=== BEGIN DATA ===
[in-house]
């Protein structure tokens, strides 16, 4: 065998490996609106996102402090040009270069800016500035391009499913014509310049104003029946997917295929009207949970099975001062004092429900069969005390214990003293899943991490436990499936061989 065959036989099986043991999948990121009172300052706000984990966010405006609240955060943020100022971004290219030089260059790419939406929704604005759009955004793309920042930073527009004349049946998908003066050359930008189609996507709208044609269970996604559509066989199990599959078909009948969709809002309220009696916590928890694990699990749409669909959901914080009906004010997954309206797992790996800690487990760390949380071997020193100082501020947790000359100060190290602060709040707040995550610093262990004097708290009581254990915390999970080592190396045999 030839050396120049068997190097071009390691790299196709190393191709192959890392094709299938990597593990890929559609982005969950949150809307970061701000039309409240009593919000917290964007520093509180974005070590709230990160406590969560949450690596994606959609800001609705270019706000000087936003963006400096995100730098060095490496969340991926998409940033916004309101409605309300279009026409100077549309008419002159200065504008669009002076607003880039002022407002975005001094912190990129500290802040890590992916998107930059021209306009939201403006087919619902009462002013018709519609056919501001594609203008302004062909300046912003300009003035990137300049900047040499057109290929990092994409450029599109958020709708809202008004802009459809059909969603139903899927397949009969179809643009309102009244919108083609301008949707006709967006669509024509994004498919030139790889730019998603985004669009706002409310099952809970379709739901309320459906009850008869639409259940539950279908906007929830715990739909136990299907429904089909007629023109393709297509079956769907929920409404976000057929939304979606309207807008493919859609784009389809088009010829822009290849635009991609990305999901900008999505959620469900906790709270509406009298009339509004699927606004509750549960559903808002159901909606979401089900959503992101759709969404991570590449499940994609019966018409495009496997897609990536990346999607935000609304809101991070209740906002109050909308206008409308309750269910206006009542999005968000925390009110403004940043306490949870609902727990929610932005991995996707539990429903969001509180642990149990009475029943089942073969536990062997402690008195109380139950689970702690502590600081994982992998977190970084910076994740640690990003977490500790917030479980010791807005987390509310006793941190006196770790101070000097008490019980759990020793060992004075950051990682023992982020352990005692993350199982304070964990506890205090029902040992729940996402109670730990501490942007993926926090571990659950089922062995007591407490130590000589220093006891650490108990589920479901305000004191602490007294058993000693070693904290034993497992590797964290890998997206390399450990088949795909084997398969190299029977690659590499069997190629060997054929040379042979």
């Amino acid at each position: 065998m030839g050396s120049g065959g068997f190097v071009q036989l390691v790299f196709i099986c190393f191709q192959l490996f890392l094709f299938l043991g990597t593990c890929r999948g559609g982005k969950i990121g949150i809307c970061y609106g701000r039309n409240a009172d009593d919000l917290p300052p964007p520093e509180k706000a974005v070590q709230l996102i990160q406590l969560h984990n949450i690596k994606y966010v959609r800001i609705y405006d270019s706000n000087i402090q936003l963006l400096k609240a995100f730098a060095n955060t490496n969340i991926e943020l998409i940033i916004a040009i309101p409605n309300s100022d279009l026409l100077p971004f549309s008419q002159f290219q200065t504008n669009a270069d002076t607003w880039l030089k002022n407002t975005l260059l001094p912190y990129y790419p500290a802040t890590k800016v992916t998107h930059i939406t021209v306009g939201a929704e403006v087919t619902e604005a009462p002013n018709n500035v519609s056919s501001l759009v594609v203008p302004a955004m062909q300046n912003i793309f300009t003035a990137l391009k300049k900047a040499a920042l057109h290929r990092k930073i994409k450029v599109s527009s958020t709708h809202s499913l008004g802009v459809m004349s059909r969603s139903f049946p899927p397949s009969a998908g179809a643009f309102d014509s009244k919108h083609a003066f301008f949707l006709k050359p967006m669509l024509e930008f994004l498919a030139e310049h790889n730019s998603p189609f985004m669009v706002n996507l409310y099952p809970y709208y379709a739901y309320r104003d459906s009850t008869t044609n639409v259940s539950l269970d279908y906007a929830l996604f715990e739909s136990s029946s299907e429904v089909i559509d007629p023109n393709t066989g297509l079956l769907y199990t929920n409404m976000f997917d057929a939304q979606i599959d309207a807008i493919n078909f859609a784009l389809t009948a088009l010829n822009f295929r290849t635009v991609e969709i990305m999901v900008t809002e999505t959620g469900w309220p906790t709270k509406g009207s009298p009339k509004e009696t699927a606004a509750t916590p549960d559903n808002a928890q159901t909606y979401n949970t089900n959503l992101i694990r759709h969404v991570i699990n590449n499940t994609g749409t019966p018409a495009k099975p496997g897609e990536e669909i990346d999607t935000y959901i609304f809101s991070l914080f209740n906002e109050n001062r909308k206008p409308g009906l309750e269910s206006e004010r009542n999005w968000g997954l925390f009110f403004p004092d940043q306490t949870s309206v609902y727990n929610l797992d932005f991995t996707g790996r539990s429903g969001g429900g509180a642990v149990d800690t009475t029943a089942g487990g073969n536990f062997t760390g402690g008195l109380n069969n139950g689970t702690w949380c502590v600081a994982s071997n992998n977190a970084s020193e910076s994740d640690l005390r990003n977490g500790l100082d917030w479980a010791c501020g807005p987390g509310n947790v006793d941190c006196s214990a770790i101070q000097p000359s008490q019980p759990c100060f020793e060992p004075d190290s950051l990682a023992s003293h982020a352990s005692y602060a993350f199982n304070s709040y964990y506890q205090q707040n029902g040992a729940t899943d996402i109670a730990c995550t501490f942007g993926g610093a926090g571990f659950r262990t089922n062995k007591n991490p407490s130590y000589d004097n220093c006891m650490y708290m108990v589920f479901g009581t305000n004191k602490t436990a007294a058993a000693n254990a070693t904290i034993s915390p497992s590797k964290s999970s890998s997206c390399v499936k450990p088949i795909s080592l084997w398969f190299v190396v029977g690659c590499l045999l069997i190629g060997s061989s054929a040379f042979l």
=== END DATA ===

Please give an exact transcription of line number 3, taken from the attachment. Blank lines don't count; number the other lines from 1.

């Amino acid at each position: 065998m030839g050396s120049g065959g068997f190097v071009q036989l390691v790299f196709i099986c190393f191709q192959l490996f890392l094709f299938l043991g990597t593990c890929r999948g559609g982005k969950i990121g949150i809307c970061y609106g701000r039309n409240a009172d009593d919000l917290p300052p964007p520093e509180k706000a974005v070590q709230l996102i990160q406590l969560h984990n949450i690596k994606y966010v959609r800001i609705y405006d270019s706000n000087i402090q936003l963006l400096k609240a995100f730098a060095n955060t490496n969340i991926e943020l998409i940033i916004a040009i309101p409605n309300s100022d279009l026409l100077p971004f549309s008419q002159f290219q200065t504008n669009a270069d002076t607003w880039l030089k002022n407002t975005l260059l001094p912190y990129y790419p500290a802040t890590k800016v992916t998107h930059i939406t021209v306009g939201a929704e403006v087919t619902e604005a009462p002013n018709n500035v519609s056919s501001l759009v594609v203008p302004a955004m062909q300046n912003i793309f300009t003035a990137l391009k300049k900047a040499a920042l057109h290929r990092k930073i994409k450029v599109s527009s958020t709708h809202s499913l008004g802009v459809m004349s059909r969603s139903f049946p899927p397949s009969a998908g179809a643009f309102d014509s009244k919108h083609a003066f301008f949707l006709k050359p967006m669509l024509e930008f994004l498919a030139e310049h790889n730019s998603p189609f985004m669009v706002n996507l409310y099952p809970y709208y379709a739901y309320r104003d459906s009850t008869t044609n639409v259940s539950l269970d279908y906007a929830l996604f715990e739909s136990s029946s299907e429904v089909i559509d007629p023109n393709t066989g297509l079956l769907y199990t929920n409404m976000f997917d057929a939304q979606i599959d309207a807008i493919n078909f859609a784009l389809t009948a088009l010829n822009f295929r290849t635009v991609e969709i990305m999901v900008t809002e999505t959620g469900w309220p906790t709270k509406g009207s009298p009339k509004e009696t699927a606004a509750t916590p549960d559903n808002a928890q159901t909606y979401n949970t089900n959503l992101i694990r759709h969404v991570i699990n590449n499940t994609g749409t019966p018409a495009k099975p496997g897609e990536e669909i990346d999607t935000y959901i609304f809101s991070l914080f209740n906002e109050n001062r909308k206008p409308g009906l309750e269910s206006e004010r009542n999005w968000g997954l925390f009110f403004p004092d940043q306490t949870s309206v609902y727990n929610l797992d932005f991995t996707g790996r539990s429903g969001g429900g509180a642990v149990d800690t009475t029943a089942g487990g073969n536990f062997t760390g402690g008195l109380n069969n139950g689970t702690w949380c502590v600081a994982s071997n992998n977190a970084s020193e910076s994740d640690l005390r990003n977490g500790l100082d917030w479980a010791c501020g807005p987390g509310n947790v006793d941190c006196s214990a770790i101070q000097p000359s008490q019980p759990c100060f020793e060992p004075d190290s950051l990682a023992s003293h982020a352990s005692y602060a993350f199982n304070s709040y964990y506890q205090q707040n029902g040992a729940t899943d996402i109670a730990c995550t501490f942007g993926g610093a926090g571990f659950r262990t089922n062995k007591n991490p407490s130590y000589d004097n220093c006891m650490y708290m108990v589920f479901g009581t305000n004191k602490t436990a007294a058993a000693n254990a070693t904290i034993s915390p497992s590797k964290s999970s890998s997206c390399v499936k450990p088949i795909s080592l084997w398969f190299v190396v029977g690659c590499l045999l069997i190629g060997s061989s054929a040379f042979l």